No tax increase, school spending rises 1.75 percent, finance board decides
Approving a slightly larger school spending increase than what the selectmen recommended — though less than the school board has requested — the Board of Finance still worked its way to a zero tax increase for next year.
For the 2020-21 fiscal year that being July 1, the finance board approved a budget that includes a 1.75 percent increase in school spending — seeing that as a compromise between the 1.5 percent increase recommended for schools by the Board of Selectmen and the 3.96% increase the Board of Education had asked for, or the 2.96 percent increase school officials had said would be needed to finance the current year’s program while accommodating contracted increases.
The finance board also approved the 1.2 percent spending increase the selectmen had requested in their own budget for town departments— police, fire, highway, parks and recreation, and town administration.
Overall, with a 4.4 percent drop in debt service figured in — from $11,315,000 to $10,816,000 — the budget increases spending about $1,679,000, or 1.14 percent.
Because of the coronavirus crisis, under Gov. Ned Lamont’s executive orders, the $149.5 million town and school budget with no tax increase approved by the finance board on a series of votes Thursday night, May 21, becomes law without going to voters at the annual town meeting or budget referendum. The finance board has the final say this year.
To get a zero tax increase while allowing those 1.2 percent town and 1.75 percent school spending increases, the finance board approved the use of $3.5 million from the town’s surplus fund balance, or rainy day fund. The fund balance is expected to end the current fiscal year about at $15.9 million. The finance board’s plan would bring that down to $12.4 million or 8.29 percent of the 2020-21 budget it approved.
The finance board has a policy that the fund balance should be kept at about 8 to 9 percent of the annual budget, and the tax and spending package approved Thursday night will meet that goal.
By increasing school spending a bit more than the selectmen recommended, the finance board appeared to be responding to a surge of public opinion — a petition, speakers at meeting after meeting, and a flood of emails — that was decidedly in support of the school budget. Many speakers at the finance board public hearing Monday night had pointed to 2.76 percent or 2.96 percent as increases that would “carry forward” the current year’s school budget, accommodating salary increases and other contracted agreements without adding any new programs.
A petition urging that the Board of Education be allowed an increase at that level had gotten about 1,000 signatures, finance board Chairman Dave Ulmer said.
“We’ve got a little under 200 people on emails,” urging the school board be allowed at least enough to a spending increase to preserve current programming, he added.
“On other hand, we’ve received 50 or 60 emails in the other direction,” Ulmer said, many of them focused on the goal of a zero tax increase.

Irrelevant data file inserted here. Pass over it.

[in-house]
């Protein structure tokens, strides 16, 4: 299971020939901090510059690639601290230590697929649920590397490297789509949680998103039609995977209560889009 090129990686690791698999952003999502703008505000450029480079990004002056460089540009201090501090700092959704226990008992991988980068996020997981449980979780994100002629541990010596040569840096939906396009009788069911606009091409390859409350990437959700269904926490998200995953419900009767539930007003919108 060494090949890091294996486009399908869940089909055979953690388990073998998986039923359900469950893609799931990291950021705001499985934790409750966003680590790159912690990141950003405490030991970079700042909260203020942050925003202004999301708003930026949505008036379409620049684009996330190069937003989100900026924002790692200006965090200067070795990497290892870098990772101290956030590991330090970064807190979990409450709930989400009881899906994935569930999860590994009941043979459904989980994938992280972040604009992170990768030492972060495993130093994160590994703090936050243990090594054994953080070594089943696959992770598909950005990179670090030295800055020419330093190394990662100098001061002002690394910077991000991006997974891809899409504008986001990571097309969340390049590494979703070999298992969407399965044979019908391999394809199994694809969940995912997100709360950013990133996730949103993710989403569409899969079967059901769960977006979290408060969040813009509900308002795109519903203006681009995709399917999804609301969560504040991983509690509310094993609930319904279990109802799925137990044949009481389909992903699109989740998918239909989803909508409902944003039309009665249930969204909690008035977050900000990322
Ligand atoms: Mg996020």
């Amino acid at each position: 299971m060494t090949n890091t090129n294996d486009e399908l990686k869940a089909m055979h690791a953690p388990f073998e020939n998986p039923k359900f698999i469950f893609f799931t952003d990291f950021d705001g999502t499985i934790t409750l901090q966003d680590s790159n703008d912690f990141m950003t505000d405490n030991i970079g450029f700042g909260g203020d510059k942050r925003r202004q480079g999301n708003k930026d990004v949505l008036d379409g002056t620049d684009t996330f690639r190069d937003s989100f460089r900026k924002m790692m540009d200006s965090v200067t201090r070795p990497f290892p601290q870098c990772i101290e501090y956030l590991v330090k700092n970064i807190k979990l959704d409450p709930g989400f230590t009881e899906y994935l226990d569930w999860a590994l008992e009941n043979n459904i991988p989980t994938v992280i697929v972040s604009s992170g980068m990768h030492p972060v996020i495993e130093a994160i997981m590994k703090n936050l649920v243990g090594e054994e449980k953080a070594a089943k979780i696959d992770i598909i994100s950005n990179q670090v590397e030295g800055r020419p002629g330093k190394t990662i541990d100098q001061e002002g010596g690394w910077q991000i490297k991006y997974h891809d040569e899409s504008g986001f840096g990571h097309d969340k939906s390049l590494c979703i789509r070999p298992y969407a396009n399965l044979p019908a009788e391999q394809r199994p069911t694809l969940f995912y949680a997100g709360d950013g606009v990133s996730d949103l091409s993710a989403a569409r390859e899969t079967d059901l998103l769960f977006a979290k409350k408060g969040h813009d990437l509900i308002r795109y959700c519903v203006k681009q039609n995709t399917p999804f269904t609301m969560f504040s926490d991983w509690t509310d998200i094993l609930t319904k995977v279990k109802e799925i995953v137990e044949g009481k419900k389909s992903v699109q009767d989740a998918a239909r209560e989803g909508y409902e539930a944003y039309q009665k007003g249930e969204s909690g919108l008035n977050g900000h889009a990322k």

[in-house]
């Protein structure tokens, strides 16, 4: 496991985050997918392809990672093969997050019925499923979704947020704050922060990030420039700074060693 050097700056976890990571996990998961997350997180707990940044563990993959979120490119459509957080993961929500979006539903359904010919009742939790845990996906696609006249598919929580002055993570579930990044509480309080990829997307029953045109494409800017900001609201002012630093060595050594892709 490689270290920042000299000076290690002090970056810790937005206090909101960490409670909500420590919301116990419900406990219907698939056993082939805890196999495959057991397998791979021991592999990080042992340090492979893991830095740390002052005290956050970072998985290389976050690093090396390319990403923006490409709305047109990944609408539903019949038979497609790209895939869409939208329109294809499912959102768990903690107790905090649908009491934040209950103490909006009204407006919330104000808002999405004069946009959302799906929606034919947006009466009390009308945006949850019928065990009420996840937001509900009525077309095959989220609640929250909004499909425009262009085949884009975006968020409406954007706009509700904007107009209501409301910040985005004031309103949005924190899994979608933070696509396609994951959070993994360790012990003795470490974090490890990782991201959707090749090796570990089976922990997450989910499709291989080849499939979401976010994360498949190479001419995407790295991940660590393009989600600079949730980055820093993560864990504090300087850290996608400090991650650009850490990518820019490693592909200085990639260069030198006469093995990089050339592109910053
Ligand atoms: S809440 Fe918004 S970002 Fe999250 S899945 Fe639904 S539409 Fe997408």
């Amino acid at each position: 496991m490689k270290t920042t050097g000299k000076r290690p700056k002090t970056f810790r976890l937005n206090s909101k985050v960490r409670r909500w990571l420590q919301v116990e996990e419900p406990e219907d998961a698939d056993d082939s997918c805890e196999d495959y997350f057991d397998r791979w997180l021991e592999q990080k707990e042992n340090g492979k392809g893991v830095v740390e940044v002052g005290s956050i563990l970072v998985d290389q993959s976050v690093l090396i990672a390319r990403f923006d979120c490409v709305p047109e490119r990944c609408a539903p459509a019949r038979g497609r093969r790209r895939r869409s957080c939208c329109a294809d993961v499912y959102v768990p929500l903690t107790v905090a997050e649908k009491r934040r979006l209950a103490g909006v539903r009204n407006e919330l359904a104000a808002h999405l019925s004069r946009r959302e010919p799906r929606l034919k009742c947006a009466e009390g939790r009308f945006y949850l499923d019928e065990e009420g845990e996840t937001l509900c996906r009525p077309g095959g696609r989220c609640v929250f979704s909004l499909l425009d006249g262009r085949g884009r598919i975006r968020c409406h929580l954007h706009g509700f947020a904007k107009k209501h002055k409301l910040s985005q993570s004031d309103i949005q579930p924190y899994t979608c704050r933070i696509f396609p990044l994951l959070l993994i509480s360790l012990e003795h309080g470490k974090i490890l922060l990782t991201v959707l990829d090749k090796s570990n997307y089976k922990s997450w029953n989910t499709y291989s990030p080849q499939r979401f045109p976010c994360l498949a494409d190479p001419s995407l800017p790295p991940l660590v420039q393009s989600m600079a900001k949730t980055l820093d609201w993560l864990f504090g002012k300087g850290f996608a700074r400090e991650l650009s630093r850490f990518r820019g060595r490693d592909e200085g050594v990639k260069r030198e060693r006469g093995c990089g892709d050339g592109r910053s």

“We do read them all,” Ulmer said of the emails.
He also said the finance board had huge economic difficulties to factor in, as a result of economic disruptions stemming from the COVID-19 crisis and the state’s economic lockdown.
“Unemployment was at 3 percent — that’s gone up by 1,100 or 1,200 people taking unemployment,” in the last few weeks, he said, raising the number of unemployed Ridgefielders to about 1,500.
“That’s a level of about 13 or 14 percent,” Ulmer said.
The voting by the finance board Thursday night, May 21, appears to allow the combined town and school budget to increase from this year’s $147,828,000 to $149,507,000 for 2020-21 — well, $149,506,569 to be exact — a spending increase of a little over one percent. The finance board’s budget votes break down as: $99,912,000 for school operations, up 1.75 percent; $38,778,000 for town departments and road work, up 1.2 percent.
The budget also incorporates $10,817,000 for debt service, down 4.4 percent.
On revenues, the financial board accepted the selectmen projection that the 98.7 percent rate of tax collections would likely fall to 98 percent even — with the “uncollectables” rising from 1.3 percent to 2 percent.
And finance board members tweaked the selectmen’s projection that non-tax revenue would decrease by $750,000, instead working a $601,000 decrease in non-tax revenues into their budget. They assumed a bit less of a drop in income from the town’s share of the state’s conveyance tax — which rises and falls with the volume and value of real estate sales — and also a little less of decline in interest income.
Ulmer praised the collaboration seen this year among the finance board, selectmen and the school board.
But he warned colleagues that the fund balance or rainy day fund they were using to bridge the gap between the roughly 1 percent spending increase and no tax increase for 2020-21 may not always be there to solve the town’s fiscal problems.
“Next year we could be sitting here talking about flat budgets,” Ulmer said.
“We can solve problems as a group of boards — as a triboard and not just as one — it’s not up to any of the board to solve the pandemic problem we have,” Ulmer said. “If it goes two years, it can’t be dealt with, with fund balance — you can’t save enough. You have to restructure spending.”